Treatment of the axilla in early breast cancer: past, present and future

Chua, Boon, Ung, Owen and Boyages, John (2001) Treatment of the axilla in early breast cancer: past, present and future. ANZ Journal of Surgery, 71 12: 729-736. doi:10.1046/j.1445-1433.2001.02271.x


Author Chua, Boon
Ung, Owen
Boyages, John
Title Treatment of the axilla in early breast cancer: past, present and future
Journal name ANZ Journal of Surgery   Check publisher's open access policy
ISSN 1445-1433
1445-2197
Publication date 2001-12
Year available 2001
Sub-type Article (original research)
DOI 10.1046/j.1445-1433.2001.02271.x
Open Access Status Not yet assessed
Volume 71
Issue 12
Start page 729
End page 736
Total pages 8
Place of publication Richmond, VIC, Australia
Publisher Wiley-Blackwell Publishing Asia
Language eng
Formatted abstract
Background: The optimal treatment of the axilla in early breast cancer is controversial. The present study reviews the pattern and predictors of regional recurrence (RR) and prognosis after RR in patients with early breast cancer treated by conservative surgery and radiotherapy (CS + RT). Implications of the results on current practice and future directions are explored.

Methods: Between 1979 and 1994, 1158 patients with stage I or II breast cancer were treated with CS + RT at Westmead Hospital. Two groups of patients were compared: 782 patients who underwent axillary dissection (axillary surgery group) and 229 patients who received radiotherapy (axillary RT group) as the only axillary treatment. At least 10 lymph nodes were dissected in 82% of the axillary surgery group. Of the women in the RT group, 90% received RT to the axilla and supraclavicular fossa (SCF) only and 10% also received RT to the internal mammary chain (IMC).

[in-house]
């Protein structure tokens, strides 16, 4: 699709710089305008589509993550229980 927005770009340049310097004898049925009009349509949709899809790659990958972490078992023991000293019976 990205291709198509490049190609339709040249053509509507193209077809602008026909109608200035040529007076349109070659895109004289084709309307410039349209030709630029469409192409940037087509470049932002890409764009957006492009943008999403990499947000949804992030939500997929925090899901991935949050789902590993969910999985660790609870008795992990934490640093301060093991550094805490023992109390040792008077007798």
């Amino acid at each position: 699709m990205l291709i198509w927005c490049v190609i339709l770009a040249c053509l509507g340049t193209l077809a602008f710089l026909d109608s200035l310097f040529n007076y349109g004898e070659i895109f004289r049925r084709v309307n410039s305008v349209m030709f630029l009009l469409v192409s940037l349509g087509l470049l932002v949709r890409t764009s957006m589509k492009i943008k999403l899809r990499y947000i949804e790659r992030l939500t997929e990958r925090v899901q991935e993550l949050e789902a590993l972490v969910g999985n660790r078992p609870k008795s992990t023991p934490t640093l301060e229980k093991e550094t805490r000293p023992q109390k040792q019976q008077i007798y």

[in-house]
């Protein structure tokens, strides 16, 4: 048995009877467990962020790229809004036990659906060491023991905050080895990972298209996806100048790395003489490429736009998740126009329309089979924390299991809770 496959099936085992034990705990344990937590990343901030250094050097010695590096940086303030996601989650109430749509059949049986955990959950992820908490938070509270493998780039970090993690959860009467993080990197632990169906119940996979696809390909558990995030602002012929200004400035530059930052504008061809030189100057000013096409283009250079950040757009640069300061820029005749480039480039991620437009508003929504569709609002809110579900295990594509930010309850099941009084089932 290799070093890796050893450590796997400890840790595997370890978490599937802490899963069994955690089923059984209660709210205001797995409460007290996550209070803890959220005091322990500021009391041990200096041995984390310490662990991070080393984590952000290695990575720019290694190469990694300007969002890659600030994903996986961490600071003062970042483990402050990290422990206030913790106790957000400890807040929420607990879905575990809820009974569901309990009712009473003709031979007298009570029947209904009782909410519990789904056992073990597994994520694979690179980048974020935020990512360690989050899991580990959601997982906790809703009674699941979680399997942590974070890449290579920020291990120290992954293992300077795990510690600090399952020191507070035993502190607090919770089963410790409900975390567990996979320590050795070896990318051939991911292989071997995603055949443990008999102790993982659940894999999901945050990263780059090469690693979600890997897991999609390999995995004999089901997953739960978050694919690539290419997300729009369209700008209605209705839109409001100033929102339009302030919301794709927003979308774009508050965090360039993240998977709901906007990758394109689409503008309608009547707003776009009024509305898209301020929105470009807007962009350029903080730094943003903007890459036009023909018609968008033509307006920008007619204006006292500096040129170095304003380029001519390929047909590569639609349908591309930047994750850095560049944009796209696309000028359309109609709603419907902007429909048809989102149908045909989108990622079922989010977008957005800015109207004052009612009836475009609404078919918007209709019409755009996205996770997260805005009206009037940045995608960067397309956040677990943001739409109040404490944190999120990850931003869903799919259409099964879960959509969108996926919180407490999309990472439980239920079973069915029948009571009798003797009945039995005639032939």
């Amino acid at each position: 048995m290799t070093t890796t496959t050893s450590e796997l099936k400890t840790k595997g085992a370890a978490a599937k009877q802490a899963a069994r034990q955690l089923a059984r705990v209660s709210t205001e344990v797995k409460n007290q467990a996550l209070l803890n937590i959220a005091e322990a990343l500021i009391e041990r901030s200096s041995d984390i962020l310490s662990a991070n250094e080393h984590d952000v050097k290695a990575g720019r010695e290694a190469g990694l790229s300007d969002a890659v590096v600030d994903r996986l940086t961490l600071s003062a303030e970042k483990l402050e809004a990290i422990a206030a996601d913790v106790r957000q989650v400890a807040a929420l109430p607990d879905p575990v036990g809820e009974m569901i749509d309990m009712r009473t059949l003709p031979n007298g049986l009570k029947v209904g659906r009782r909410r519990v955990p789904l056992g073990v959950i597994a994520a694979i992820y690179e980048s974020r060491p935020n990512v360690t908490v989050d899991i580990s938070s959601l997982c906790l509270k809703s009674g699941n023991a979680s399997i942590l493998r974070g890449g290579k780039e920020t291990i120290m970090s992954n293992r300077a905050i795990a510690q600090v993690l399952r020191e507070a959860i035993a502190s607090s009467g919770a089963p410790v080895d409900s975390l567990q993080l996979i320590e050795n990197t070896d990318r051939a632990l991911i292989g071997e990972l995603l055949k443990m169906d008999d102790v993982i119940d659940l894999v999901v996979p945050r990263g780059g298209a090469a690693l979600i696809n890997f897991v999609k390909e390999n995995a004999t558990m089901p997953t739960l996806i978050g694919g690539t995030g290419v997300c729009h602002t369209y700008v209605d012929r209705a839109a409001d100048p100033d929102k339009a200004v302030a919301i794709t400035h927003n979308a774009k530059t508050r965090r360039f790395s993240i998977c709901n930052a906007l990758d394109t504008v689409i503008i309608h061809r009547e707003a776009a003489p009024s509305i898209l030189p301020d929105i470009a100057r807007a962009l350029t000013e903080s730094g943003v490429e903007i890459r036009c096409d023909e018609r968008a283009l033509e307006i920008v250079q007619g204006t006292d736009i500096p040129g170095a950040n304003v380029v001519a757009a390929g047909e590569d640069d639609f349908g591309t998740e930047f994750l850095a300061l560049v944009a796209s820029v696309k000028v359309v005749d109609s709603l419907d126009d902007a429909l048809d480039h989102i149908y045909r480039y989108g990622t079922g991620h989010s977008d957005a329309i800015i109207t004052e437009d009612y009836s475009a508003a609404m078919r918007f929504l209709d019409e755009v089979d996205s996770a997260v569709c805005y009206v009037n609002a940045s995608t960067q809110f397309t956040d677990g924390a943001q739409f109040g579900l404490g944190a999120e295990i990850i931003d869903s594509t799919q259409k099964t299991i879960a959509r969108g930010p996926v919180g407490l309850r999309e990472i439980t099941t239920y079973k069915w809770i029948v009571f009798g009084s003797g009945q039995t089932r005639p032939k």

Results: With a median follow-up period of 79 months for the axillary surgery group and 111 months for the axillary RT group, 27 patients developed a RR (2.8% and 2.2%, respectively). Seven patients (0.9%) in the axillary surgery group and three patients (1.3%) in the axillary RT group developed a RR in the axilla (P, not significant). Of the patients with SCF recurrences, 14 (1.8%) were in the axillary surgery group and one (0.4%) in the axillary RT group (P, not significant). One patient in the axillary surgery group developed concurrent axillary and SCF recurrences, while a patient in the axillary RT group developed an IMC recurrence. Twenty (74%) of the 27 patients with a RR developed a concurrent or subsequent distant relapse (30% and 44%, respectively). In the pathologically node-positive patients, the axillary recurrence rate was higher in those who had less than five nodes removed (17%) than those who had 10 or more nodes removed (0%;P = 0.01). The SCF recurrence rate was higher in patients with four or more positive axillary nodes (9.5%) than in those with 0-3 positive nodes (1.5%;P = 0.003).

Conclusion: Adequate treatment of the axilla by surgery or RT alone is associated with a low rate of RR. The incidence of distant relapse was substantial in patients who developed a RR, which gives emphasis to the importance of optimizing local-regional control.
Keyword Axillary dissection
Axillary radiotherapy
Breast cancer
Regional recurrence
Q-Index Code C1
Q-Index Status Provisional Code
Institutional Status Non-UQ

Document type: Journal Article
Sub-type: Article (original research)
Collection: School of Medicine Publications
 
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